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By PETE TITTL, Contributing columnist
The Fusion had a brief, shiny, impressive debut downtown last summer. We managed to visit in the early weeks, but then, even before my review (a rave, by the way) could make it into the paper, the place was closed.
I went back in July to see what was happening and could only find a man talking on the phone in the darkened interior.
1823 Chester Ave.
Hours: 11 a.m. to 9 p.m. Monday through Thursday and 11 a.m. to 10 p.m. Friday and Saturday.
Prices: Appetizers, $3.50 to $7.95; salad, $3.99 to $9.99; soup, $7.50; chicken, $7.95; shrimp, $9.95 to $11.95; vegetables, $7.50; beef, $8.50 to $9.50; fish, $8.50; pork, $7.95; chow mein/fried rice, $6.99 to $9.99; lunch special, $6.99.
Payment: MasterCard, VISA, American Express and Discover accepted. Personal checks not accepted.
Amenities: Wheelchair accessible; beer and wine served; some vegetarian options.
He waved me off. Very mysterious.
The original Fusion is something like the lost continent of Atlantis -- an urban legend, a wisp of smoke that vanished, the Keyser Soze of Bakersfield dining spots.
Eventually it did reopen, but now it's billed as a "Wok and Roll Kitchen" and the bill of fare is strictly sushi and Chinese, which I guess is a sort of fusion.
My companion was wildly enthusiastic about what we did sample on our visits, as is Shawna Haddad-Byers, owner of Muertos Kitchen & Lounge nearby.
She called the new place "a very nice addition to the neighborhood. The manager, Nina, is lovely. Place is clean, food is great." Reader Floyd Hanes also sent me a note endorsing the restaurant, saying "it has excellent food."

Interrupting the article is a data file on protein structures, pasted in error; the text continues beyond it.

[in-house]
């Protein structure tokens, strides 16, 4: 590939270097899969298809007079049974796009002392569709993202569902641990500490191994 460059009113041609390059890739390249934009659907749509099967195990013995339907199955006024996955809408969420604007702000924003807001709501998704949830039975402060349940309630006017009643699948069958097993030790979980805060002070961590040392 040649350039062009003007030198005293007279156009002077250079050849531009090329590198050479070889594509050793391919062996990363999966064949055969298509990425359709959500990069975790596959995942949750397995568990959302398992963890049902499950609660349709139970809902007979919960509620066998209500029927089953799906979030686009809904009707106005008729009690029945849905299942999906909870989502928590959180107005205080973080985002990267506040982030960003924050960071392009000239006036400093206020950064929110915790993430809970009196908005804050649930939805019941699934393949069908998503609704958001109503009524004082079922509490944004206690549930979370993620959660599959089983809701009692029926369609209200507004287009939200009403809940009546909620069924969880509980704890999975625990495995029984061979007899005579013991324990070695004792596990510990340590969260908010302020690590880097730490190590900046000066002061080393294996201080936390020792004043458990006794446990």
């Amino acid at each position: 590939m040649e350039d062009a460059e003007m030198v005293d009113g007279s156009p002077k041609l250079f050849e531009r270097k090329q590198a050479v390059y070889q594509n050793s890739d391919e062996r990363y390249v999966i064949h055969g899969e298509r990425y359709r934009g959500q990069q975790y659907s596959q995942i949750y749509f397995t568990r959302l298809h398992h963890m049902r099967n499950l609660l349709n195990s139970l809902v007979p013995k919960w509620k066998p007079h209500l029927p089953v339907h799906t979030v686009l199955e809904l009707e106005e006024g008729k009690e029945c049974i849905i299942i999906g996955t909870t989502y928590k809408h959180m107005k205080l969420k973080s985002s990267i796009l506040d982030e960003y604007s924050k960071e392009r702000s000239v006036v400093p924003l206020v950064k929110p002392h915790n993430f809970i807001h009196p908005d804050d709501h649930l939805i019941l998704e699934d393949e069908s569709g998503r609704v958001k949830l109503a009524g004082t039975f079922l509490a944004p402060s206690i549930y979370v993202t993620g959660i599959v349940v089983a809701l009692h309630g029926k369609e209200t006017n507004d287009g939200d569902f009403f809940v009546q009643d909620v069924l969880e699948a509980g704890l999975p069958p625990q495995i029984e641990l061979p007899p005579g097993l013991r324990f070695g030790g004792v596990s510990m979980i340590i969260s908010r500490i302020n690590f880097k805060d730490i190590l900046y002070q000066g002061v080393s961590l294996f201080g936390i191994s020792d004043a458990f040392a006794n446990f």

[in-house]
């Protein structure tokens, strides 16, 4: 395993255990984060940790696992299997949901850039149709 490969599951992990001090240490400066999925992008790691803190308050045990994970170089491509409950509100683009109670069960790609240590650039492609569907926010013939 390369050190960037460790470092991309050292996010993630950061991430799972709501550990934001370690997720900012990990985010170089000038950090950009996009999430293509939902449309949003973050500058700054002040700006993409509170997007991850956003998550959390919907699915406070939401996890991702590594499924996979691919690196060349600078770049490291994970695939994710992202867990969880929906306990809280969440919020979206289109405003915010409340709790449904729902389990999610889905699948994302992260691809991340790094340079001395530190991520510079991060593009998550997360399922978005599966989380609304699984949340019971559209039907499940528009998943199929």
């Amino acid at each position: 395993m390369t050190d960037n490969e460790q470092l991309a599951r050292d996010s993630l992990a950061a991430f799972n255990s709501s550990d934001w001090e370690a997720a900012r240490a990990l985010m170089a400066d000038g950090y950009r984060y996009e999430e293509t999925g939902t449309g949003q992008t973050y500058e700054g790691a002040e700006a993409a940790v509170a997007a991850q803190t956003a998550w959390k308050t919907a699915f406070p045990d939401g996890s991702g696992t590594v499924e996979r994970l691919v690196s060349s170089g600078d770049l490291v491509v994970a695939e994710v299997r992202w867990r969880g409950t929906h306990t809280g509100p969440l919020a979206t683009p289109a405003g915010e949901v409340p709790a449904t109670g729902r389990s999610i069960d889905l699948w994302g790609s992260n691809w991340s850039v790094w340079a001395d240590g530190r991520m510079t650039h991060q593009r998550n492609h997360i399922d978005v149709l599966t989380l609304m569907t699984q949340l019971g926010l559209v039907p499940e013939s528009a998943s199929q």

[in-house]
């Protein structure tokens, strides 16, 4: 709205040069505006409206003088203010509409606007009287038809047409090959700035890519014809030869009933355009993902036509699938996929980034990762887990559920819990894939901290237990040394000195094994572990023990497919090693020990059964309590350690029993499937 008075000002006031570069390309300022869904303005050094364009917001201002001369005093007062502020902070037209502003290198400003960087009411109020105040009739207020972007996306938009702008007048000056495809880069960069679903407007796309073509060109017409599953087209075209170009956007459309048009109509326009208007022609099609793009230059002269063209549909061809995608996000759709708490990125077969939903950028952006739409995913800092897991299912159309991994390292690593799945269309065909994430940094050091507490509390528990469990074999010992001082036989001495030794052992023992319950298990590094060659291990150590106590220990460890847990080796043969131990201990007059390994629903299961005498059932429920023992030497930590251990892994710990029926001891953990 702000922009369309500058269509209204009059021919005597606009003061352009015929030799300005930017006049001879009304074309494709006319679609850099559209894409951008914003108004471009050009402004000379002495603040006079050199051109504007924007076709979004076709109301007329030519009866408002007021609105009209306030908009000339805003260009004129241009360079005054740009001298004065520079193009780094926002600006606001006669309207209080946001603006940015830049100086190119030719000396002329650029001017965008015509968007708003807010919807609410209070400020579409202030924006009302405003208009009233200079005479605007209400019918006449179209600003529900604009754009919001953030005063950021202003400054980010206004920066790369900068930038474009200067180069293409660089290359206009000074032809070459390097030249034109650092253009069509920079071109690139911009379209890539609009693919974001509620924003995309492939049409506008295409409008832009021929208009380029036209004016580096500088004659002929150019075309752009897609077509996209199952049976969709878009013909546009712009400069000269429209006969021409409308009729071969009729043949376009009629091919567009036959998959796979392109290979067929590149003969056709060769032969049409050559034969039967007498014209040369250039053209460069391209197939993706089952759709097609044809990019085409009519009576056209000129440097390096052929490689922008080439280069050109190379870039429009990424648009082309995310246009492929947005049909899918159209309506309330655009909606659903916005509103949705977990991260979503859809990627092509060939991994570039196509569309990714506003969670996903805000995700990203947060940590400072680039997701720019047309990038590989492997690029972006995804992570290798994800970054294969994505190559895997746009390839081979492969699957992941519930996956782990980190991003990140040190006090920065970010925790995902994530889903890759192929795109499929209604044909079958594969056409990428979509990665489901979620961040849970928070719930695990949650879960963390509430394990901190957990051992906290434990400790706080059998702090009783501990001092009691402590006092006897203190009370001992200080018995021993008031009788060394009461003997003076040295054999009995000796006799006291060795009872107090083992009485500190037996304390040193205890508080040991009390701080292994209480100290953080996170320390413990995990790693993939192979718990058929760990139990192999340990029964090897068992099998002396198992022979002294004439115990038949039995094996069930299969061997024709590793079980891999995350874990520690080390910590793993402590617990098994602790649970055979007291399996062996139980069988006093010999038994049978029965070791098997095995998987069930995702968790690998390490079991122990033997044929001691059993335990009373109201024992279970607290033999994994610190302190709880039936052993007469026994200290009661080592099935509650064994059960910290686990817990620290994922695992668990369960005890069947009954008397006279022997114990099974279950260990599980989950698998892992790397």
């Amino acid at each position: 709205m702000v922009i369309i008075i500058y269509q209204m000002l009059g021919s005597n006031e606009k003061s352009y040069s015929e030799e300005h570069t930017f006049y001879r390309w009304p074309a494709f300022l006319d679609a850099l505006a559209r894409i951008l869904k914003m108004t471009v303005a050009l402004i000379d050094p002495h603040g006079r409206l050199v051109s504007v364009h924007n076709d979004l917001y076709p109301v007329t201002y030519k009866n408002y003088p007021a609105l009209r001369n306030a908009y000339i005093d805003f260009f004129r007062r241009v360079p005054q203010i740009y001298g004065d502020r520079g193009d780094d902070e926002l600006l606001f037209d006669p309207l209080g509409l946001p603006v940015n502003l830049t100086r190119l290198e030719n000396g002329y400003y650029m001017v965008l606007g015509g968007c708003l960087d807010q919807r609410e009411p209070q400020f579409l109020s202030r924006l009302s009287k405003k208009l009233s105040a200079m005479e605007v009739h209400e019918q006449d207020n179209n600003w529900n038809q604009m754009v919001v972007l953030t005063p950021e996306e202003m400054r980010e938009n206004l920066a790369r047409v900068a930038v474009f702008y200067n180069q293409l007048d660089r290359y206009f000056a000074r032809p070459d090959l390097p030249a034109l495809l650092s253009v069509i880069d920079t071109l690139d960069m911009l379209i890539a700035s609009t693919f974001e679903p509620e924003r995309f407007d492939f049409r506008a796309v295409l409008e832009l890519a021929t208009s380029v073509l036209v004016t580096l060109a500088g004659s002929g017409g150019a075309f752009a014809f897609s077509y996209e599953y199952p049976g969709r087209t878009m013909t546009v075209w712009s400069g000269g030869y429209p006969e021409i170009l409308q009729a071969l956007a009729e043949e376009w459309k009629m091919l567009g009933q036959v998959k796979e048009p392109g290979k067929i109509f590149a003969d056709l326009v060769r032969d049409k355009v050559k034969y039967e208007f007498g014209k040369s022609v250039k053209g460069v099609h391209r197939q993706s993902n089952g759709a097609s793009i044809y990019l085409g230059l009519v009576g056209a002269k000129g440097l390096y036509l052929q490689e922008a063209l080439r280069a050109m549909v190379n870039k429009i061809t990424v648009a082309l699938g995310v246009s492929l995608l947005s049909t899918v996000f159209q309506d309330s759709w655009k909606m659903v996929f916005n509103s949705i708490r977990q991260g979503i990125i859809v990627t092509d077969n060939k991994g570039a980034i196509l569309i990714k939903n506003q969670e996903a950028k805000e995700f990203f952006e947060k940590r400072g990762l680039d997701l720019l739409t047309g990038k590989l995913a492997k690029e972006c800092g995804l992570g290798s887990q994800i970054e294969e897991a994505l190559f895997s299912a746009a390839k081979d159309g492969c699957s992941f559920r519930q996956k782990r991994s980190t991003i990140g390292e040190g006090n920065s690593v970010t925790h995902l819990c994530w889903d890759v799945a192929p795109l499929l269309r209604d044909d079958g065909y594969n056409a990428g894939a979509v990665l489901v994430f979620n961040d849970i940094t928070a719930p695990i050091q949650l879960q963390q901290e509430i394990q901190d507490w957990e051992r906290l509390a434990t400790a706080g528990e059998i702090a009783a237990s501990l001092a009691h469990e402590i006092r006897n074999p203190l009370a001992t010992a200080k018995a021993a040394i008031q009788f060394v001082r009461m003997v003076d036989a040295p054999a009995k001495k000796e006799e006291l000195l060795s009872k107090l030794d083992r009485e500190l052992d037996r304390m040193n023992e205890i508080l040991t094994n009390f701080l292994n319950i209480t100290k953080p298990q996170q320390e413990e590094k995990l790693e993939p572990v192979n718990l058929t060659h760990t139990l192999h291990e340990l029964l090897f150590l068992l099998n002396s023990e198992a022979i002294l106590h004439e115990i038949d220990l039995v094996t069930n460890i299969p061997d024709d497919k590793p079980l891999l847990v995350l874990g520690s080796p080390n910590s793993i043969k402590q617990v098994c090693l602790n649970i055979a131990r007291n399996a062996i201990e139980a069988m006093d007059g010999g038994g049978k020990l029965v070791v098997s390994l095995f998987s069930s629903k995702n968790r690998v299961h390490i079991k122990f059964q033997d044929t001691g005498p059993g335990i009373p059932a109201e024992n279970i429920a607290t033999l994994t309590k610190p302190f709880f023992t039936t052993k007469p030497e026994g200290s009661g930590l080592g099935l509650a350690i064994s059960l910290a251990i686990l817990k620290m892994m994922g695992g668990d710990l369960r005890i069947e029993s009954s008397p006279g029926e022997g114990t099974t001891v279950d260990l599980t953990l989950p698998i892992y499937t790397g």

And, really, if you discard any memories of what the place once was, it's not bad at all. But the dazzle of the old lingers like a ghost.
We passed on the "mayo sauce fish filet" (do people really eat that?) and ordered pork pot stickers as appetizers ($5.55), the salmon roll ($6.95) off the sushi list, the beef fried rice ($6.99) and the lemon chicken ($7.95).
Nearly everything was astonishingly fresh, beginning with the salmon roll made with avocado and smelt roe. Had we not ordered that, I would've selected the king salmon fried rice ($6.99), which I'll bet is, indeed, a dish fit for royalty.
The beef in the fried rice was what my companion would classify as the typical low-quality beef Chinese restaurants tend to use (not what they use at Great Castle, which is why we love the beef there). The meat had a steamed taste -- never a good thing.
But then the lemon chicken was brought to the table and all was right with the world.
The thinly pounded chicken breast had a sharp crust suggestive of panko breading, though I'm certain it wasn't actually that. Just seemed like it. We debated over the charms of the lemon sauce, my companion wondering if some lemon curd had been used to elicit a depth to the sauce.
The pot stickers -- moist inside, crunchy outside -- were just as perfect (the food came out in a sort of disorganized fashion, but we took that in stride). I became cynical when my companion kept branding various items "the best I've ever had."
I mean, that's the kind of reaction that needs to be tempered and cautiously dispensed.
For some reason they slightly remodeled the interior since June, ditching the high tables that gave it such a hip, modern, urban feel. The TVs on the wall above the kitchen are still tuned to the Food Network, even when playoff baseball was going on as we visited. There was a lingering smell of cigarette smoke in the air, possibly from someone out front. The wine list is pretty extensive for such a small place, most available by glass or bottle, and there's a good assortment of beers on tap, including 805.
Service was pleasant, though we were the only customers in the place at the time, and there was a delay to get the check. In addition, there were no plates brought out with the food so we could share what we ordered family style.
That seemed odd. No hot oil with the pot stickers, either. Our leftovers were graciously packed up for us, however, and the server was as pleasant as it gets.